The docking bay of the warehouse was just ahead and Desmond could see the small truck that already had one of the Animus computer banks backed against the far wall. Unfortunately, an oily, cocky voice stopped Desmond cold.

"Mister Miles! This is an unexpectedly pleasant turn of events!"

Desmond turned slowly, glaring at the man who had first forced Desmond into the Animus, who taunted and toyed with him, who didn't give a damn about human life.

Warren Vidic.

Surrounding Vidic was Abstergo security, blue and white uniforms and caps making them indistinguishable from one another, with belts loaded with tear gas cans and holding extended billy clubs.

Well shit, things were just packed in a neat little hand basket and postmarked for hell.

"And here I thought I'd have to waste more men on you!" Vidic continued with his sneer. "Kind of you to save me the trouble."

"What do you want, Vidic?" Desmond growled.

Vidic offered a smile and waved his arms in his usual grand gestures. "For you to come home," he said insincerely. "We miss you terribly. There's still so much work for us to do together!"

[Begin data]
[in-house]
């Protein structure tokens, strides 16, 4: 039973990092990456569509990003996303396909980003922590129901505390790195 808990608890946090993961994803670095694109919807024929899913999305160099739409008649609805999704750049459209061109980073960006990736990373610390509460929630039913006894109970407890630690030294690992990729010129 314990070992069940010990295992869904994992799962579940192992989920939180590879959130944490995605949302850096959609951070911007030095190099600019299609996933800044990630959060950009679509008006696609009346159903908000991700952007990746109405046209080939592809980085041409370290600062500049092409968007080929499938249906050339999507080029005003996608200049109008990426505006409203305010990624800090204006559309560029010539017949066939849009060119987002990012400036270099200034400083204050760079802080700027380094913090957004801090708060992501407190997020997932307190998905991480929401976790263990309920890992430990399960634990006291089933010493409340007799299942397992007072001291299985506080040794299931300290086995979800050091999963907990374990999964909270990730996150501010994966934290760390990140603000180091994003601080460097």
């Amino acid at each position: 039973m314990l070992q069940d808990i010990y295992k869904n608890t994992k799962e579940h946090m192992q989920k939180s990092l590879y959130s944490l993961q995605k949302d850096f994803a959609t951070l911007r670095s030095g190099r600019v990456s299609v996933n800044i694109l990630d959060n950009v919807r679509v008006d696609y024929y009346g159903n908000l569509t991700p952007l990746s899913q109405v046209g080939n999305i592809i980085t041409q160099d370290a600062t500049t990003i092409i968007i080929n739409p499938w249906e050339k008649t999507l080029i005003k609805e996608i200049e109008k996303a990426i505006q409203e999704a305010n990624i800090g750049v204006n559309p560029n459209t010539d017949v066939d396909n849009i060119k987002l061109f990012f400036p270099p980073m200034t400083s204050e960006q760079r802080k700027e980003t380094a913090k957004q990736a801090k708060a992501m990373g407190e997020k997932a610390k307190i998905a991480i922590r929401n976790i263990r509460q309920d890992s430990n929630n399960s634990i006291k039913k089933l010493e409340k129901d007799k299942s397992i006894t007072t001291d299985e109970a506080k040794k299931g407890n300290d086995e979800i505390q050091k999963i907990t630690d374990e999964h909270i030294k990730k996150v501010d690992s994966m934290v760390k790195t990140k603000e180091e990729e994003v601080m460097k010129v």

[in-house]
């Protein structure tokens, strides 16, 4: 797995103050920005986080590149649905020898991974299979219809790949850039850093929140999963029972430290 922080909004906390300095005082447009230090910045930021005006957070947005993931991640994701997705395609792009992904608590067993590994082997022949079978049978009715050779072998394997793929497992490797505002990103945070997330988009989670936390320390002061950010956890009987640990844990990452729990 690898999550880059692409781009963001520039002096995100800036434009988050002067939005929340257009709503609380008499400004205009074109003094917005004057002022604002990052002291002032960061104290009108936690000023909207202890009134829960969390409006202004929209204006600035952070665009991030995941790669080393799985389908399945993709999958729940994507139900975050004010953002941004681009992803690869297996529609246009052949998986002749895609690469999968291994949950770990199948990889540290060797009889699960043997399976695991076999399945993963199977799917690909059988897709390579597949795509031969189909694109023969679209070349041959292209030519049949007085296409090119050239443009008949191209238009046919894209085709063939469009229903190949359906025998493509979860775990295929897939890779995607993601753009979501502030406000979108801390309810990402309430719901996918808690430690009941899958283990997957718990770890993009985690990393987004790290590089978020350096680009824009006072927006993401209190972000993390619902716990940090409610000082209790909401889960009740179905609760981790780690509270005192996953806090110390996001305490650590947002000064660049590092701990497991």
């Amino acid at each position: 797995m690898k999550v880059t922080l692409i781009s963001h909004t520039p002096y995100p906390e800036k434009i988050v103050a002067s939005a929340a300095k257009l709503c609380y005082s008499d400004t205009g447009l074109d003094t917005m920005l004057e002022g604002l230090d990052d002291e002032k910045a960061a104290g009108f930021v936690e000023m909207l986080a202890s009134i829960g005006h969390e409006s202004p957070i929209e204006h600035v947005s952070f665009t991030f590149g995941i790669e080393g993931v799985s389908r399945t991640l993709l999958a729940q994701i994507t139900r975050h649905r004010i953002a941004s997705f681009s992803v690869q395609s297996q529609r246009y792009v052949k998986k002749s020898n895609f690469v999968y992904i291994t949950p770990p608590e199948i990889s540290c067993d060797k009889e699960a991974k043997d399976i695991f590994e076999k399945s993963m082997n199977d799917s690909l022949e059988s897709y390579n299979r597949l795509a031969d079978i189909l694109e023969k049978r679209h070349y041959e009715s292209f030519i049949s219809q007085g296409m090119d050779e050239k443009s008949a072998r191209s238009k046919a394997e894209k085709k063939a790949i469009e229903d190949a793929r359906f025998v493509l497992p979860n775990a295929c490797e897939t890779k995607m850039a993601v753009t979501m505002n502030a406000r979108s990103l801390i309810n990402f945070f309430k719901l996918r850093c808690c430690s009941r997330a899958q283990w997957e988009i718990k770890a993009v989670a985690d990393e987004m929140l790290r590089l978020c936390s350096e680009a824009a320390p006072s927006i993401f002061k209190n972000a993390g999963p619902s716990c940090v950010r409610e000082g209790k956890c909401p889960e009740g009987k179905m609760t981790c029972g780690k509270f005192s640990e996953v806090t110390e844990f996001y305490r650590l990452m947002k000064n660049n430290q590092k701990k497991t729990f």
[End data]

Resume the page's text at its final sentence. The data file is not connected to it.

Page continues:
"Right," Desmond said in full sarcasm. "You wanted me dead as I recall."

"It's not happening, Warren," Lucy said coldly.

"You continue to disappoint me in every conceivable way, Ms. Stillman," Vidic replied, his voice just above a growl. "I saved your life once. Do you remember? And this is how you repay me?"

"You saved me so you could keep experimenting on people," Lucy shouted back, "destroying their lives - and for what?"

"Oh, this tired argument again," Vidic sighed like he'd heard all this before. "As I recall, you were there, at my side, every step of the way." Vidic stepped forward. "Their blood is on your hands just as much as mine."

"You need to stop him," Lucy whispered out of the corner of her mouth, emotion making her voice thick.

"I'm on it," Desmond replied.

In a blur, shocking everyone, Desmond leapt forward knocking down one of Abstergo's security guards, pushing him to his back as Desmond straddled him, his hidden blade plunging into the man's jugular. Before anyone even had a moment to gasp Ezio was spinning up and the blade sliced neatly across another guard's throat. Abstergo's security personnel were quick to start reacting, however, and Desmond ducked under the extended billy club and plunged his hidden blade under the back of the ribcage, holding the man's throat. Altair always did prefer such a silent kill.